1 Figuring Out Finances After a Divorce | The Billfold

Figuring Out Finances After a Divorce

The L.A. Times tells the story of a 40-year-old woman named Adina Jones who put her career on hiatus in 2006 to be a stay-at-home mom, and who is now figuring out how to re-enter the workforce after divorcing her husband. She is currently working at Starbucks for $10 an hour part-time while earning a teaching credential.

Student loans form the bulk of Jones’ roughly $95,000 debt, which also includes $6,000 in credit card bills, amassed primarily during the year she and her husband were separated before their October 2013 divorce.

On the plus side, Jones is keeping expenses down by moving into her mother’s Orange County home with her three girls, ages 12, 10 and 6.

Field [a financial planner] said Jones has to reduce her monthly expenditures an additional 25% to 30% “until she can get a better-paying job.” One reason for the strict budget approach is that Jones needs to pay down a car loan more quickly than the contract requires in order to reduce the size of a $9,000 balloon payment she faces.

Jones has begun to build her negligible savings, with an eye toward establishing an emergency fund to cover three months’ worth of expenses. And she has been able to make small contributions to Starbucks’ matching 401(k) retirement plan.

Jones receives some alimony and child support, but wants to rebuild her career and savings.

Sandra Field, the fee-only financial planner in the story, says Jones should focus on getting her teaching credential so she can also get a better paying job, rather than what she’s doing now in the short-term (Jones was excited about the possibility of being put on the management track at Starbucks by becoming a shift supervisor). Field also pointed out that Jones is “entitled under California law to half of the retirement assets that her ex-husband accumulated during their marriage,” which Jones was unaware of because she didn’t have legal representation during the divorce.

The takeaway: If you are in a relationship and aren’t earning an income, have a plan in case your partner loses her/his job, becomes ill and unable to work, or in case the relationship simply does not work out. Also, have legal representation during divorce proceedings.


10 Comments / Post A Comment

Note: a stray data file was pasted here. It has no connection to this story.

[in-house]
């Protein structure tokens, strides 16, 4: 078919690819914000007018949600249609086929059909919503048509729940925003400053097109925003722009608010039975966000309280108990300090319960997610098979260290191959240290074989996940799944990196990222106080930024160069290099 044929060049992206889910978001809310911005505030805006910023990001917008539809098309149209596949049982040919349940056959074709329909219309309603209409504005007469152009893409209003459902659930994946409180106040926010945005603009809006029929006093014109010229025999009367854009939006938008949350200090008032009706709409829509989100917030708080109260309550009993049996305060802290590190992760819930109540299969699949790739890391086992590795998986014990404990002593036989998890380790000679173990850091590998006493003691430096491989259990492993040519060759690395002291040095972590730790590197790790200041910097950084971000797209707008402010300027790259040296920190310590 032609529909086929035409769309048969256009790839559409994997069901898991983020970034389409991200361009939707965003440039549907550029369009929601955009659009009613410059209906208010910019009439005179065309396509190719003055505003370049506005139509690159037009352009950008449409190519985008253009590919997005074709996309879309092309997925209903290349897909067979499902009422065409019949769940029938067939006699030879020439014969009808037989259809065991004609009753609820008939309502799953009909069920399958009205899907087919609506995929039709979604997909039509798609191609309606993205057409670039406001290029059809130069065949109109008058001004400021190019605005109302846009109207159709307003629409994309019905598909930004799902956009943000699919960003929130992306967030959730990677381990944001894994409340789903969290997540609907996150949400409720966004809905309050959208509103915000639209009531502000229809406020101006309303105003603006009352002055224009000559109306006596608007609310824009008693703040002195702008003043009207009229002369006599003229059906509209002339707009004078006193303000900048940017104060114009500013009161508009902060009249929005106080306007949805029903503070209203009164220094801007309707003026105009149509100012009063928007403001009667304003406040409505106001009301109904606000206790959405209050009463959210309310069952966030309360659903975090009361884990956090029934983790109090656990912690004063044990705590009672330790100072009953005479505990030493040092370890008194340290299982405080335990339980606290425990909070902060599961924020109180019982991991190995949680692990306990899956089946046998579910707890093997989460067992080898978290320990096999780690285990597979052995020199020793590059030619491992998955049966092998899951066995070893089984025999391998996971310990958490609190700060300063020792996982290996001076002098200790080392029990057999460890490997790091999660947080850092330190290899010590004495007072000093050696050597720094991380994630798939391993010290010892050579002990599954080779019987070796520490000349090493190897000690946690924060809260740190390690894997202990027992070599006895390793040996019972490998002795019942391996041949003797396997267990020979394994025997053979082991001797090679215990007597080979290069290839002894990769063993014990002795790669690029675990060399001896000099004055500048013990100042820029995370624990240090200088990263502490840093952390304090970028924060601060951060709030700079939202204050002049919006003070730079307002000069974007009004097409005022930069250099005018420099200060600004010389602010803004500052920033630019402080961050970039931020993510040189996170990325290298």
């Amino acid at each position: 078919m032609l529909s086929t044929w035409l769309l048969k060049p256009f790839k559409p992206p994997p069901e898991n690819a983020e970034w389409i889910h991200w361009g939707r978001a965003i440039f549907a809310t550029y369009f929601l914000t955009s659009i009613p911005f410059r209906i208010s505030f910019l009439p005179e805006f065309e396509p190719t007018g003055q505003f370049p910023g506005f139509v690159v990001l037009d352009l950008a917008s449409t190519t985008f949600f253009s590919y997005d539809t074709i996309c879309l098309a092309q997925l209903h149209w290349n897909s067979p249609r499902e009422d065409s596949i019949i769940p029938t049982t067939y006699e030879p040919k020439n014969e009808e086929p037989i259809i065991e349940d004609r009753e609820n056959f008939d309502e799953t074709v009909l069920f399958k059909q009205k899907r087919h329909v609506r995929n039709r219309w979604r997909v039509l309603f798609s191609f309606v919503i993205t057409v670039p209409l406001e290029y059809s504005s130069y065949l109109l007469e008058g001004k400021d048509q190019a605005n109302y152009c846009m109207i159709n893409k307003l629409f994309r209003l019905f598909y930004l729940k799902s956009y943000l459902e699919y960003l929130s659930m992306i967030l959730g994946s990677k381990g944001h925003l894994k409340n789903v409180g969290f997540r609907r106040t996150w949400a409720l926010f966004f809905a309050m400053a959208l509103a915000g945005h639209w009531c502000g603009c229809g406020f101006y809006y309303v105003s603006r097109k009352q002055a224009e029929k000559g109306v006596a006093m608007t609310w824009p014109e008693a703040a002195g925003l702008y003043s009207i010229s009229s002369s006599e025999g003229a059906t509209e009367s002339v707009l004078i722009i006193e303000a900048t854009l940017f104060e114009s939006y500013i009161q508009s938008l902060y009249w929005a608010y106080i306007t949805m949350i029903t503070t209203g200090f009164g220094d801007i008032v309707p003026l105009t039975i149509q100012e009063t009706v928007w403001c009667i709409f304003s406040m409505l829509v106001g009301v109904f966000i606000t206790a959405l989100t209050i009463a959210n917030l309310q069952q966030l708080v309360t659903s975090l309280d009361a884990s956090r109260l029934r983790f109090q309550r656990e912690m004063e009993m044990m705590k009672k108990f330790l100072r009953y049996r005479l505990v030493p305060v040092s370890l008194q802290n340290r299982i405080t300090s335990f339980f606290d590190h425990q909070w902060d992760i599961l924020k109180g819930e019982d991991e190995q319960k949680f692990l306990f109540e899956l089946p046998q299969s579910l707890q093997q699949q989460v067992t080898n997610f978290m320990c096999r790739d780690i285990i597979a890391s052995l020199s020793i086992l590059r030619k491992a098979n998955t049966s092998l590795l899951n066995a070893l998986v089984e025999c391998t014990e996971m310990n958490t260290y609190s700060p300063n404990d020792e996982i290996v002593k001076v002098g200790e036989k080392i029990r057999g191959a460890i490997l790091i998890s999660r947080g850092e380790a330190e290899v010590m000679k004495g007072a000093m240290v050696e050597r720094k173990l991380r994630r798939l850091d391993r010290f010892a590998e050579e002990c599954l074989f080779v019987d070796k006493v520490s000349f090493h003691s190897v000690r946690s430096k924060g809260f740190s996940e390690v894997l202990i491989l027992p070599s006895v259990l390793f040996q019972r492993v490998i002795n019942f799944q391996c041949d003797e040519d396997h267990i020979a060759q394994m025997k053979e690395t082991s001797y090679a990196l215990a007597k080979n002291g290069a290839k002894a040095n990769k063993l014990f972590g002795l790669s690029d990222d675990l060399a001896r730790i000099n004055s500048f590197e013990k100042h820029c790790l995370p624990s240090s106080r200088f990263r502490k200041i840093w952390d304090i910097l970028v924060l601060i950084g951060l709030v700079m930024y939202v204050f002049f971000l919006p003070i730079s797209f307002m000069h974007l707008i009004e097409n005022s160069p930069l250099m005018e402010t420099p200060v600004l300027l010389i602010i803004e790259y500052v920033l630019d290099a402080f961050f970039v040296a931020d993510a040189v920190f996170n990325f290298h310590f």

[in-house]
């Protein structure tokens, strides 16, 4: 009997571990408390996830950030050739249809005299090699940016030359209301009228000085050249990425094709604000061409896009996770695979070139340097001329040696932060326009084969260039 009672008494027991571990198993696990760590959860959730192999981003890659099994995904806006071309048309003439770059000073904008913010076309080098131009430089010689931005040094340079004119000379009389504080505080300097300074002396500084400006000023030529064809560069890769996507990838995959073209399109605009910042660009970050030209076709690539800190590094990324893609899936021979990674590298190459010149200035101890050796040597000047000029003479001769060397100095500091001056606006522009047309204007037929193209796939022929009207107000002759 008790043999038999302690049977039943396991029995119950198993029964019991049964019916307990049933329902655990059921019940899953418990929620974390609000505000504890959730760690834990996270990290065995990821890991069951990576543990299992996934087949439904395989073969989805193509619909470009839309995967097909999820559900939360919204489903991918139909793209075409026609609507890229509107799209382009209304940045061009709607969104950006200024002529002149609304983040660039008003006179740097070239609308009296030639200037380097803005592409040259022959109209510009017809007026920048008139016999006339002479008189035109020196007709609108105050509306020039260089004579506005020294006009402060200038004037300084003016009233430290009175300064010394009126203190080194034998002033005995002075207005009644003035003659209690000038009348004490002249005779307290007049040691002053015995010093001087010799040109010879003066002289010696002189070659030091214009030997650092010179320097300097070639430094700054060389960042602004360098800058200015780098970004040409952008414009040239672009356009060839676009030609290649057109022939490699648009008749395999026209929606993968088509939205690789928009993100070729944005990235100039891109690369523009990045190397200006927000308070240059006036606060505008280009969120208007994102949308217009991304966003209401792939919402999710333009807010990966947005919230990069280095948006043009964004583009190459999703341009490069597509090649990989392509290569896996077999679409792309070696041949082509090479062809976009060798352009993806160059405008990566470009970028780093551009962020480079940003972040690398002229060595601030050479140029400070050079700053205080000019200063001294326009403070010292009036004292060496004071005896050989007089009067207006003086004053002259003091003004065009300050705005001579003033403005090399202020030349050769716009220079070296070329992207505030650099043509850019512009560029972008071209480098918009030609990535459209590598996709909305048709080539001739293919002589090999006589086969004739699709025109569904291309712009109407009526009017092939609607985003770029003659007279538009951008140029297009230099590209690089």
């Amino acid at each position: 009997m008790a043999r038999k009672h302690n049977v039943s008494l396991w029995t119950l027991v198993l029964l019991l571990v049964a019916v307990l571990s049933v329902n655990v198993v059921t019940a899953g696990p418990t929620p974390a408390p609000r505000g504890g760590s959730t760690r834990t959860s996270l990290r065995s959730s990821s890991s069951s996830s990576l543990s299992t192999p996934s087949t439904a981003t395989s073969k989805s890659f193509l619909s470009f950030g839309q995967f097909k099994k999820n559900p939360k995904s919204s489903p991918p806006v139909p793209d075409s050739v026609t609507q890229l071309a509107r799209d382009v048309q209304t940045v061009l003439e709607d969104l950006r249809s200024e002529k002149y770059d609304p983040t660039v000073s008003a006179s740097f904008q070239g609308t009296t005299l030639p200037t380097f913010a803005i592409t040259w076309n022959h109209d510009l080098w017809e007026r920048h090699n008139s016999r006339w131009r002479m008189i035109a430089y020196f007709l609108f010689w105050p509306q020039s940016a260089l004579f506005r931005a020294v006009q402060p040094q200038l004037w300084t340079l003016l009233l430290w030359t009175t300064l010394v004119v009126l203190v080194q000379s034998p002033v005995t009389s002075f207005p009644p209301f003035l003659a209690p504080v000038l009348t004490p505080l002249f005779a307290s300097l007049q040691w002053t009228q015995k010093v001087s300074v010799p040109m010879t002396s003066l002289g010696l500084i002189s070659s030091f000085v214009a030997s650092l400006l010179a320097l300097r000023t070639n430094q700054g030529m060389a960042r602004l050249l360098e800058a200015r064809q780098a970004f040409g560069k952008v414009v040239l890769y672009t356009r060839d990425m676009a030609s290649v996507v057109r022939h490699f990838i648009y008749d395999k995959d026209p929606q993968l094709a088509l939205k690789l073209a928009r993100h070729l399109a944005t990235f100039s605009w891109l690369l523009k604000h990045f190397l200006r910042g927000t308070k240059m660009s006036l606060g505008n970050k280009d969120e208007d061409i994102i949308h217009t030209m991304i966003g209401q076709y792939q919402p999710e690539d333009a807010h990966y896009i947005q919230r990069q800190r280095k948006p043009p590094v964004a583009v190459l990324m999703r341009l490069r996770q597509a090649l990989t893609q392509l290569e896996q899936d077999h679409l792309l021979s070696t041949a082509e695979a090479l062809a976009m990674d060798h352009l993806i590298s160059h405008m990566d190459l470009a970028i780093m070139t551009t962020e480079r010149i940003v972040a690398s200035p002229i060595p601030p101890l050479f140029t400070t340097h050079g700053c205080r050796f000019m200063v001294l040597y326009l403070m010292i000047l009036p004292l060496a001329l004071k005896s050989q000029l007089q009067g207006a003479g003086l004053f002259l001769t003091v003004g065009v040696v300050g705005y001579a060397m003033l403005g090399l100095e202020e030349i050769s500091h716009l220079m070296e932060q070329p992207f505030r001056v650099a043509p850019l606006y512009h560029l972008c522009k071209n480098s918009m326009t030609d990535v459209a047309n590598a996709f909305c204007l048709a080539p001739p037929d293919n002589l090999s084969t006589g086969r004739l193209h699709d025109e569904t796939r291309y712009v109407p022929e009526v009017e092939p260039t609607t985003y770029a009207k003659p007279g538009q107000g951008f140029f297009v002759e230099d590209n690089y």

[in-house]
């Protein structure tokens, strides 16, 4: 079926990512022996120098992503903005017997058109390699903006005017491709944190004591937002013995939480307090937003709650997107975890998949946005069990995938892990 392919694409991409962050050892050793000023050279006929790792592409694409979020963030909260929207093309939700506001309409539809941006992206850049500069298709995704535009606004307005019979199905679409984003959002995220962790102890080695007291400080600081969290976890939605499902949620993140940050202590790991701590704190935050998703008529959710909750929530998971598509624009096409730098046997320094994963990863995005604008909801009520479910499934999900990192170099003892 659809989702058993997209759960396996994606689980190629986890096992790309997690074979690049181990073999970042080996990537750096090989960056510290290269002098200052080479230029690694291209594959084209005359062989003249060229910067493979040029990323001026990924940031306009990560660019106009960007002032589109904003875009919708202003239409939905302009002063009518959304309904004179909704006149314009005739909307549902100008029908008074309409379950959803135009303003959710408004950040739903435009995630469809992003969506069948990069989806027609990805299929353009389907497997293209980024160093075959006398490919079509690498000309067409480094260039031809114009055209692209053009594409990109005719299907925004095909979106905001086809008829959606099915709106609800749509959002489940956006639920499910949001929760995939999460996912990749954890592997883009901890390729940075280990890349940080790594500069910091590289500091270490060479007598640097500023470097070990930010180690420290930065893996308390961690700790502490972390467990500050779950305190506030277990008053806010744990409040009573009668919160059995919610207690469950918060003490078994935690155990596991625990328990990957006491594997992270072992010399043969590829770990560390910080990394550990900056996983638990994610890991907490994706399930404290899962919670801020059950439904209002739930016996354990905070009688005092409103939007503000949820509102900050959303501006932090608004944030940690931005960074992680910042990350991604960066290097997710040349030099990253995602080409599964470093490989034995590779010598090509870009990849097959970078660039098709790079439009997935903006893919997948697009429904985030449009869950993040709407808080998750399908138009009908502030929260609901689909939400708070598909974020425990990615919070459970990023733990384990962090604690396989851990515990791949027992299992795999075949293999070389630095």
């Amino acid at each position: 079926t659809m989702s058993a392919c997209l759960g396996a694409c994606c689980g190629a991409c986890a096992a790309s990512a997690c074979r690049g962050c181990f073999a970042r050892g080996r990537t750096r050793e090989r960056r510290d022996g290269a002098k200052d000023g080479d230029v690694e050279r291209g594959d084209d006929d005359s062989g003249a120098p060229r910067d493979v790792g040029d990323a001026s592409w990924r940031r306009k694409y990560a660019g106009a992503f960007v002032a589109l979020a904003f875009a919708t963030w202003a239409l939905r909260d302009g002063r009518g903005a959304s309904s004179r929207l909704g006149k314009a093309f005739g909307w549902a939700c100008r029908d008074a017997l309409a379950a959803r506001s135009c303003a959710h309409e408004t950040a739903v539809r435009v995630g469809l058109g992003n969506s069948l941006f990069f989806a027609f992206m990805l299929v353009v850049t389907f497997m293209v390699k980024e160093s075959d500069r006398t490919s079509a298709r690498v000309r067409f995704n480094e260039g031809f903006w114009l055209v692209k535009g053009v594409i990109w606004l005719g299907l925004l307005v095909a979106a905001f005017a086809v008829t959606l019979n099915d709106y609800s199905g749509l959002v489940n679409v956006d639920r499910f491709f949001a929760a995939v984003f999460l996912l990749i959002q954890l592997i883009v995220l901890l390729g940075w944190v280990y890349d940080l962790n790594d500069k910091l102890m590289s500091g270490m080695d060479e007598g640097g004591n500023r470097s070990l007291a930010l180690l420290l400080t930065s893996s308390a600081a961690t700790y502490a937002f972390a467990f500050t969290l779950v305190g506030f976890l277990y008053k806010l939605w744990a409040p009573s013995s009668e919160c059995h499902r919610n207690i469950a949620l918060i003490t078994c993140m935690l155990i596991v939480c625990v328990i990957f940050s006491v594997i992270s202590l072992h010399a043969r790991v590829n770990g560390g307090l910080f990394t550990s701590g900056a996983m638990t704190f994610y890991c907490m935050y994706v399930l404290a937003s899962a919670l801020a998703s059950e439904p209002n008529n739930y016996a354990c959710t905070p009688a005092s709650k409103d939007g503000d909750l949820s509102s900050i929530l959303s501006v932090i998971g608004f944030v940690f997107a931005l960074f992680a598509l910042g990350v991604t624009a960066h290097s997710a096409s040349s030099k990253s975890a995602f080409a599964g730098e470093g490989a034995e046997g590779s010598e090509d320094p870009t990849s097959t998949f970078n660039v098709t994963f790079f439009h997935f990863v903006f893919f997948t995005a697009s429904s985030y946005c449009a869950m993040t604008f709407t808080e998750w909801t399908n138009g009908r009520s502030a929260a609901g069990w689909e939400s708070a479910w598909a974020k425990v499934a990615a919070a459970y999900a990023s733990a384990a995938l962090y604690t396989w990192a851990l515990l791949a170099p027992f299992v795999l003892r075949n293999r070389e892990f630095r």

ThatJenn (#916)

All I can say is that it is astonishing how much you learn about marriage laws when you get divorced. Marriage: a binding legal contract where all the clauses are hidden in weird spots in all KINDS of different laws and you don’t get a chance to read them before you sign and also they all change as soon as you cross state lines. Yay let’s all get married! :(

Meaghano (#529)

@ThatJenn I was talking to a friend the other day who’s in a longterm relationship, and her boyfriend, on the topic of marriage, was like, “I don’t know, isn’t it really hard to get divorced in New York?” This stuck with me (hah!) and I found myself googling it on my phone Sunday morning. I can’t believe it never occurred to me to look into until now — even just the legal aspects of getting MARRIED state by state. It is wild and fascinating to see all these random things encoded into law. Like one grounds for divorce is withholding sex for a year? WTF. Anyway yes we should all talk more about the legal binding contract side of things!

@ThatJenn @Meaghano It’s sort of stunning to realize that no-fault divorce – the idea that a divorce can be granted by a court just because things aren’t working out – is still a relatively new concept, and some states (New York among them, I believe) don’t have it. I always find it funny to think that one spouse could sue for divorce and the other could successfully defend against the lawsuit and force the marriage to continue. Of course, it’s not funny, it’s awful.

jquick (#3,730)

Wonder what kind of car she has. Obviously one that she can’t afford.

garli (#4,150)

@jquick Her total loan burden has me scratching my head. If she’s 40 she went to UCSB 20ish years ago. When I was there (5-10 years ago?) it was under 10k a year. So I’m gonna assume it was cheaper then. If you took out loans for every penny of tuition AND food and board I guess you would rack up close to that? It just seems like a lot for a public university. (My friend who had to pay out of state tuition to the tune of ~25k a year racked up a similar debt, but her tuition was 1.5 times as much.)

I wonder how much the school she’s getting a master’s from costs.

pixiesuperhero (#3,951)

@garli A lot of people I know have a higher balance on their student loans than what they originally took out, because of interest.

garli (#4,150)

@pixiesuperhero Huh, I’m definitely paying more than I took out (aren’t we all) but at no point did my balance go above the original dollar value. I can’t even begin to fathom how frustrating that must be.

Sloane (#675)

The $1,900 per month is non-taxable child support. Not a huge amount, but very valuable, especially considering that her housing costs are pretty low. And she really should have gotten a lawyers – California is a community property state, and determining whether property is community property (divided 50/50) is an important part of the settlement.

Nothing could be worse than divorce. Family is the most precious value and people have to do their best to save families and bring up children in love, harmony and wealth. Unfortunately divorces often occur and thus I faced strong financial difficulties. http://northandloans.ca/ helped me to survive.

Edturlti (#7,739)

Divorce can be a huge strain both emotionally and financially. Living on a single parent income is never easy. I find that often I’m short on my monthly bills. Luckily I can use https://www.focusfinancialcorp.com/ but it’s still difficult.

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